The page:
Mystery of Marketing
Marketing, central to every business, is a mystery to most people. Insane! I first wrote about this phenomenon in 1989, in “The Mystery of Marketing.”
Companies can’t brand, increase competitiveness, or raise capital without excelling at marketing — impossible without fundamentally understanding the definition of marketing. And, to know marketing requires grasping the meaning of market, its root.
Many folks, especially those in techdom, can’t define market — constantly referring to their products as markets. Incorrect! They suffer from technologica erotica. They’re producting, not marketing. They’re jargon junkies who have trouble discerning between fads and trends.
Words Matter: Assets aren’t liabilities; arteries aren’t veins; products aren’t markets!
A market is a group of customers & prospects: people, not products or technologies. Ergo, there’s no such thing as a “competitive” or “crowded” market — despite what you’ll read in the trade and business press: Customers don’t fight each other over vendors!
An industry is a group of vendors that supply the market with products and services. There is a competitive industry. And, an industry can be crowded — until the weak players quit or consolidate.
The marketplace is the nexus where the industry and market meet to exchange value (as referenced above, see “The Mystery of Marketing”).
Example 1: On August 19, 2010, Intel announced its $7.68B acquisition of McAfee, a leading purveyor of security software. In the WSJ article reporting this news appeared the following paragraph:
Intel, based near McAfee in Santa Clara, CA, supplies more than 80% of the microprocessors that serve as calculating engines in PCs and server systems. Though that business is healthy right now, the company has long acknowledged that, without diversifying, it can’t grow any faster than that market.
See a problem? The last sentence: “… can’t grow any faster than that market.” There is no market — only an industry segment, a product category. Products (PCs and server systems) are not markets. This linguistic faux pas, repeated in every business publication and inside most companies, lies at the root of branding failures.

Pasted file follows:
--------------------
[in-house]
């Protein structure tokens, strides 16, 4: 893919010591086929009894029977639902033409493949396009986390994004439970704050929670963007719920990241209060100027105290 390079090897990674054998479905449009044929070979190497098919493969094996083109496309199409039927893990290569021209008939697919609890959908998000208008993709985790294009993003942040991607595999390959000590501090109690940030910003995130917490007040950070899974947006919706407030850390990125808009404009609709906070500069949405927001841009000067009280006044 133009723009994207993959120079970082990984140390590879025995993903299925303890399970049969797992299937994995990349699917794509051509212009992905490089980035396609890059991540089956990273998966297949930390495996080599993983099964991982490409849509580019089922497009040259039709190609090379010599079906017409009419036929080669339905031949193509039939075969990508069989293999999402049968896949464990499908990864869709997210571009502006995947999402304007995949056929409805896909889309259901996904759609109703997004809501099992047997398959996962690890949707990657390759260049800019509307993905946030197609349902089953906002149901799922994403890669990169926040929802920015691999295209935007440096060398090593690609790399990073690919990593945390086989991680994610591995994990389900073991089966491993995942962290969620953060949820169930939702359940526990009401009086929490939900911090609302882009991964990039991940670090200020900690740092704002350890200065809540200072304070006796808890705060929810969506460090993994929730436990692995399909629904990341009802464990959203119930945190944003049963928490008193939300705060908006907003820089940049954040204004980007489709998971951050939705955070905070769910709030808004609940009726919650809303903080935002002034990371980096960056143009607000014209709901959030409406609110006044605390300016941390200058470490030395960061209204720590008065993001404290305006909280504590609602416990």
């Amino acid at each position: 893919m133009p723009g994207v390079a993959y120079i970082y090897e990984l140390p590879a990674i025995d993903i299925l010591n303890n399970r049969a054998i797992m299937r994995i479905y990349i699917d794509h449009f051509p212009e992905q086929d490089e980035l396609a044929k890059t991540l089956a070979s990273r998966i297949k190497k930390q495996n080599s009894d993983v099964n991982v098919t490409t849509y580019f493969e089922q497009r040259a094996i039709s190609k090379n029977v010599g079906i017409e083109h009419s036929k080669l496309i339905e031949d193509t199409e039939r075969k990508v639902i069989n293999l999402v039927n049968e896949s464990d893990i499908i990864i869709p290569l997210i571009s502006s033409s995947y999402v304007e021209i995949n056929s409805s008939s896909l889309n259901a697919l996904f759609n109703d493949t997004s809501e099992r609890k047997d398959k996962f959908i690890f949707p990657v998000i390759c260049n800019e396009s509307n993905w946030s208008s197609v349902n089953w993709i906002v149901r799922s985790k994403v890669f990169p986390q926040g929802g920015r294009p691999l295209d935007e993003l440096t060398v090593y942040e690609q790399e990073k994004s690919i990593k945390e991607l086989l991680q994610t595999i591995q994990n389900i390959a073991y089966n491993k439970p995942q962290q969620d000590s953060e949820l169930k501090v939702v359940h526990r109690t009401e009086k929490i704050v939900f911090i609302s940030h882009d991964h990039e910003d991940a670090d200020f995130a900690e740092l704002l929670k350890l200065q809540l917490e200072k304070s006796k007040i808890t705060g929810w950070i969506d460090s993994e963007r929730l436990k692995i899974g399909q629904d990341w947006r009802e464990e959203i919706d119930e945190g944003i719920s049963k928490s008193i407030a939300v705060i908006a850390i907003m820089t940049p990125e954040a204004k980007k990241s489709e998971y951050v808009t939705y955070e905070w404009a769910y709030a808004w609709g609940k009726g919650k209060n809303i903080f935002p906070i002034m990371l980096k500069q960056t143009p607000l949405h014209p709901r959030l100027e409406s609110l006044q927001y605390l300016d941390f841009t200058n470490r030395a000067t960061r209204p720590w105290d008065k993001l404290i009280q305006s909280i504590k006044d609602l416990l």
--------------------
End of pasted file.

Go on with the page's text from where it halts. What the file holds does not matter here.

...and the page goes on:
Am I nitpicking? Hardly. Tell a judge that arguments and statements are synonymous.
Example 2: On September 2, 2010, Dell announced its exit from the bidding war with HP over data-storage vendor 3PAR. TradingMarkets.com’s reportage included this paragraph:
The public bidding war between HP and Dell came as the two personal computer giants are striving to diversify their business and push into enterprise data center as well as other more profitable markets.
Notice that last word, markets? Incorrect. The proper term is industry or product segment. Am I nitpicking? Absolutely not. Tell a CPA that assets and liabilities are synonymous.
Example 3: On March 2, 2011, Apple announced its iPad 2. TechCrunch’s reportage included this sentence:
After selling 15 million iPads in 2010 and gaining 90% market share in the tablet market, Apple is ready to take the next step.
There’s no such thing as a tablet market. The correct term is tablet industry, business, or product segment. Am I nitpicking? Absolutely not. Tell a physicist that a proton and electron are synonymous.
Example 4: On May 10, 2011, the Wall Street Journal reported that Microsoft will purchase Skype for $8.5B. Its reportage included this sentence:
Skype could play a role in Microsoft’s effort to turn around its fortunes in the mobile-phone market, an area where it has lagged badly behind rivals Apple and Google.
Problem? There is no mobile-phone “market.” Industry, business, or product segment would be the correct term. A product is a market as an artery is a vein.
Example 5: On August 18, 2011, FoxNews.com reported that HP will jettison its tablet, smartphone, and PC divisions. This article is chock-full of market malaprops:
high-end server and software markets, worldwide computer market, 12.9% of the worldwide market, 10.7% of the market — which should have been labeled industries, shipments, businesses, or product categories
The sole proper use of market in this article: “The move echoes one from IBM, HP’s rival for the enterprise market [correctly meaning customers], which in 2005 sold off its computer business to Lenovo, the biggest maker of PCs in China.”